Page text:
In making the case for bankruptcy, Delphi CEO Steve Miller is demanding nothing less than the most drastic cuts from the workers of the UAW. The company’s demands include slashing the hourly wages of Delphi workers from $27 to between $10 and $12.5 an hour. If successful, these drastic cuts would have a reverberating effect throughout the country. They are part of an all-out assault by the bosses and their government on wages, conditions, and benefits, and represent a one-sided class war against working people in the U.S.
For more than 50 years, autoworkers have been among the highest-paid and most organized sector of the American working class. Any attack on the autoworkers will soon be felt throughout the ranks of the working class in the United States. If the UAW workers at Delphi are forced to take a 63 percent pay cut, it will not be long until the bosses begin demanding similar cuts in other industries.
As well as demanding huge pay cuts, the Big Three are demanding that autoworkers begin paying higher premiums for health insurance, dental, and vision benefits. Also of no small importance, GM began freezing retiree pensions on the first of January 2006. Pensions represent deferred wages, and freezing these benefits is in effect the theft of millions of dollars from those who have already given the best days of their lives to create billions in profits for the GM bosses over the last few decades. Across the board, the UAW is under attack. And what are the bosses at Delphi doing to help “save” the company? As we reported in the last issue of Socialist Appeal: “[Delphi CEO] Steve Miller claims that these cuts are necessary to keep the company competitive in the world market. To do his part, Miller has taken a pay cut himself this year. From his current $1.5 million salary he will only receive $1 in 2006. But many point out that this insulting self-imposed cut comes only after Miller received a $3 million signing bonus this past July.”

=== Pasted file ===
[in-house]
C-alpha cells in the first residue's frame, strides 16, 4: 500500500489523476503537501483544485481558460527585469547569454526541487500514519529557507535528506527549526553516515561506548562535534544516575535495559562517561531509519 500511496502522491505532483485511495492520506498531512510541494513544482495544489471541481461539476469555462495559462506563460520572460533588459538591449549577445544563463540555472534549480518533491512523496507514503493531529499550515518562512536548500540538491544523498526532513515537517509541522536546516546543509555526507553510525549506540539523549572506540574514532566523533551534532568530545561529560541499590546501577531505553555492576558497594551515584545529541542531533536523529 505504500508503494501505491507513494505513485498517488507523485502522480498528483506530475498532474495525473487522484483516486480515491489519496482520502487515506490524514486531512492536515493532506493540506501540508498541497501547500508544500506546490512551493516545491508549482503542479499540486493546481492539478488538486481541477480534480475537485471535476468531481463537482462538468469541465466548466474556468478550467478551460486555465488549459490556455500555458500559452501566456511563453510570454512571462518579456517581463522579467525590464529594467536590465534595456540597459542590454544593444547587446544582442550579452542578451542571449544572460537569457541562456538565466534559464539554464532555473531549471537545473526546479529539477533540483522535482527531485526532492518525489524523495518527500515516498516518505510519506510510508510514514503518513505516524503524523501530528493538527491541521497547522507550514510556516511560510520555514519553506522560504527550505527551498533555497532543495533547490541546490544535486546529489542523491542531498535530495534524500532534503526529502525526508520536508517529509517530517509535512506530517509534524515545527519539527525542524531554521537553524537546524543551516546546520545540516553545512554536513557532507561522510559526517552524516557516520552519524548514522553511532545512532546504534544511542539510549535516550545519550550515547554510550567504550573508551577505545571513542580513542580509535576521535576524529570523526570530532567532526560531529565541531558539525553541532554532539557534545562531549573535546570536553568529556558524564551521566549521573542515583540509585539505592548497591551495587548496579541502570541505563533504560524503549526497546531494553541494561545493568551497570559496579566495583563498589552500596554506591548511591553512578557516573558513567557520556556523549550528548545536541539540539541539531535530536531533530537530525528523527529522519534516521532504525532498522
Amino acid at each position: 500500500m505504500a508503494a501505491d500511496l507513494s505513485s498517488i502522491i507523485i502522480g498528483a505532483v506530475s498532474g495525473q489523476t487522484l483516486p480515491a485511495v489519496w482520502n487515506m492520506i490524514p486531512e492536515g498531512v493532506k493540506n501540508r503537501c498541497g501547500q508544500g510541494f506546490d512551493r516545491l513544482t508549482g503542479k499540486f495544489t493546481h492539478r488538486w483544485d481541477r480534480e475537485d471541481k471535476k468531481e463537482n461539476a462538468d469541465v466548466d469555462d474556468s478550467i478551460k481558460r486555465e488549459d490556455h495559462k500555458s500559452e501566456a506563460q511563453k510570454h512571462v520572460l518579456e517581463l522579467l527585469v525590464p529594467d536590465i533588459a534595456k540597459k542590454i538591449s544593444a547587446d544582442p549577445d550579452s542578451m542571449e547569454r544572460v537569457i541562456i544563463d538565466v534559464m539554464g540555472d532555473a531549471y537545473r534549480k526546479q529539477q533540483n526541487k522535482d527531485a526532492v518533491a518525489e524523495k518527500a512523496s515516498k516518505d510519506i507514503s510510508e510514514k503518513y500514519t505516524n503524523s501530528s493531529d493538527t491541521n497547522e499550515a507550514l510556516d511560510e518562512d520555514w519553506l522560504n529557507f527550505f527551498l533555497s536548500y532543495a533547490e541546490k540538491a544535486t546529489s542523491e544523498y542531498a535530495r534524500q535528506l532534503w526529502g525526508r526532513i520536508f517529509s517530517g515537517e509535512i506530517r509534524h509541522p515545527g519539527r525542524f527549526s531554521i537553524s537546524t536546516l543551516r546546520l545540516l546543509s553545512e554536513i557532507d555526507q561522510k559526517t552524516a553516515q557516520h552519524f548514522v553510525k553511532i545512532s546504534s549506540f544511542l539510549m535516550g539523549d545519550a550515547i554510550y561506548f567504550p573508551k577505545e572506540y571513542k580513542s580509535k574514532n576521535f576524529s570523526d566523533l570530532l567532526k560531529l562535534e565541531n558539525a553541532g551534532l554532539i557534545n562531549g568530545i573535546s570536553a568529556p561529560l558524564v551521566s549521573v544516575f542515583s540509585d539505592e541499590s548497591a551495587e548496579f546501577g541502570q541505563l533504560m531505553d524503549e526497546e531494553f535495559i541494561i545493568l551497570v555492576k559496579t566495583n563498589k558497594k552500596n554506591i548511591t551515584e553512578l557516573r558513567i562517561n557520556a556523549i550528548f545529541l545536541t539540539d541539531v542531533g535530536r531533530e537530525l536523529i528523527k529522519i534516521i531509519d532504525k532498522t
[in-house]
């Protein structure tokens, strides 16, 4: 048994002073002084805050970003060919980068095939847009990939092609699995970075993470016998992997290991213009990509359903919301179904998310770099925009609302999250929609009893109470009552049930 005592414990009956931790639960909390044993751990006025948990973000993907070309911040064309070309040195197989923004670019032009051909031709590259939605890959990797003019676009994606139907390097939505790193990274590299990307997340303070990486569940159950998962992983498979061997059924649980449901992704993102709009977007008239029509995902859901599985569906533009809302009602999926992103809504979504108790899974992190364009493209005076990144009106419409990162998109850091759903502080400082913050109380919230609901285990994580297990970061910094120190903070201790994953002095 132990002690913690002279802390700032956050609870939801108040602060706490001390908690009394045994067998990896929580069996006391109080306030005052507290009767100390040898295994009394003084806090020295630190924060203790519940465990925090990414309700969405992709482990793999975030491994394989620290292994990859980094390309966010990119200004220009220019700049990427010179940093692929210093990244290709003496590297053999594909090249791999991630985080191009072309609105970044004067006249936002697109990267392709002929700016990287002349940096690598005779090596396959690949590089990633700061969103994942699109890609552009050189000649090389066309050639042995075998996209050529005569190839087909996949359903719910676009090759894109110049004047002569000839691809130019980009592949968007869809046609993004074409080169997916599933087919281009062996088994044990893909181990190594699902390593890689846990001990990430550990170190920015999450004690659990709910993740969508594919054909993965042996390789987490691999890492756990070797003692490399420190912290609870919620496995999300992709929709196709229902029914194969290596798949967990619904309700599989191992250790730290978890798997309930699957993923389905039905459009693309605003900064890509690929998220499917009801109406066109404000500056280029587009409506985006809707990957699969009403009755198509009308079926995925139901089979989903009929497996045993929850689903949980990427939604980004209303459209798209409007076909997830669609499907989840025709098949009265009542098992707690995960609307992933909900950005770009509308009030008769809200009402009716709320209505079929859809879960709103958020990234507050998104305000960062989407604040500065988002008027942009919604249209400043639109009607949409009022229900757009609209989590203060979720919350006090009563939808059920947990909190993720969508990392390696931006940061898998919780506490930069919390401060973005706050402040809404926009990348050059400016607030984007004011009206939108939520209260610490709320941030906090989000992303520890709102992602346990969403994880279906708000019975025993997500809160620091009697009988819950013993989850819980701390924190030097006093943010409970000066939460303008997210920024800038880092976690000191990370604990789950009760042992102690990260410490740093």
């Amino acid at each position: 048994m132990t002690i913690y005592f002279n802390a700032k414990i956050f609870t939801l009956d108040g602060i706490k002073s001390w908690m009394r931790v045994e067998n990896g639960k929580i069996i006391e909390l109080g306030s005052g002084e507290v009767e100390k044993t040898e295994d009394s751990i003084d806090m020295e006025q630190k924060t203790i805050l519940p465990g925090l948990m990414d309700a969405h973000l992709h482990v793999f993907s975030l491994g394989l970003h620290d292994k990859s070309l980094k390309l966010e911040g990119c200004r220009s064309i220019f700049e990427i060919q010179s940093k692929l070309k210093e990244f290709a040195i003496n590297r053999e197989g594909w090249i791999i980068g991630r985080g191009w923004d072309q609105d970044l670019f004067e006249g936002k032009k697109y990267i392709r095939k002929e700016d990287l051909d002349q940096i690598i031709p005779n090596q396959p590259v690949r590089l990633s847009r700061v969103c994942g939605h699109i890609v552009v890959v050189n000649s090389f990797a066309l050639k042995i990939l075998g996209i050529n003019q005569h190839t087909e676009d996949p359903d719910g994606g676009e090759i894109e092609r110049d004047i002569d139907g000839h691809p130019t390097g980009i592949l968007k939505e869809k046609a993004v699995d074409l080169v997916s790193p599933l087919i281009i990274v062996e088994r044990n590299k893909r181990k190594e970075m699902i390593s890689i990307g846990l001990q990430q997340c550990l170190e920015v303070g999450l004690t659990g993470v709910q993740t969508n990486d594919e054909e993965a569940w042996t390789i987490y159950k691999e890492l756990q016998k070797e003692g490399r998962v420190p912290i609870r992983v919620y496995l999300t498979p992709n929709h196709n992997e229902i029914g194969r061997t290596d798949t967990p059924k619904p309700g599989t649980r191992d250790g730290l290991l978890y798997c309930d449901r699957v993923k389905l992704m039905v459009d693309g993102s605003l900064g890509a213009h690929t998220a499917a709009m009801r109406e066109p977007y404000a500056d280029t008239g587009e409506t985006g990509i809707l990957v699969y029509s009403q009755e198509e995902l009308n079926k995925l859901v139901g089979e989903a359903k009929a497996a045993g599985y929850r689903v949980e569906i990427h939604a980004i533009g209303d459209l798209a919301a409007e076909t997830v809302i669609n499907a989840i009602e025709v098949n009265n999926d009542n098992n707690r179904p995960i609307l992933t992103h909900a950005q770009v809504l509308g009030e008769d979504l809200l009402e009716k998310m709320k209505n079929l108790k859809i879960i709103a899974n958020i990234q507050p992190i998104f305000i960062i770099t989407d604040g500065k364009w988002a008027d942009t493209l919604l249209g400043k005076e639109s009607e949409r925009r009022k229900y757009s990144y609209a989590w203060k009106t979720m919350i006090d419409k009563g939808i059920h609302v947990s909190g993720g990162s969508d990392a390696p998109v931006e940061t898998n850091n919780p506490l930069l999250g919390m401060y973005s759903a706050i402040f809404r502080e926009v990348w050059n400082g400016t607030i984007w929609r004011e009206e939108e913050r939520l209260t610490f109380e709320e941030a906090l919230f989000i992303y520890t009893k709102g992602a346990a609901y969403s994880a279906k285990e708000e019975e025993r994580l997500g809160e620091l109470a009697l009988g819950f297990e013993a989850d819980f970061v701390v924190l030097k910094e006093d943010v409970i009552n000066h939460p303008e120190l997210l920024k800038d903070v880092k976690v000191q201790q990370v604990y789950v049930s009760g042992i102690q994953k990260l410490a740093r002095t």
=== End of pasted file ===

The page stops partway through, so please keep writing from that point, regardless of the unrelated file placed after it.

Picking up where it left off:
In addition, the company’s board of directors approved executive severance packages that were generous in the extreme ‑ the very day before the company filed for bankruptcy!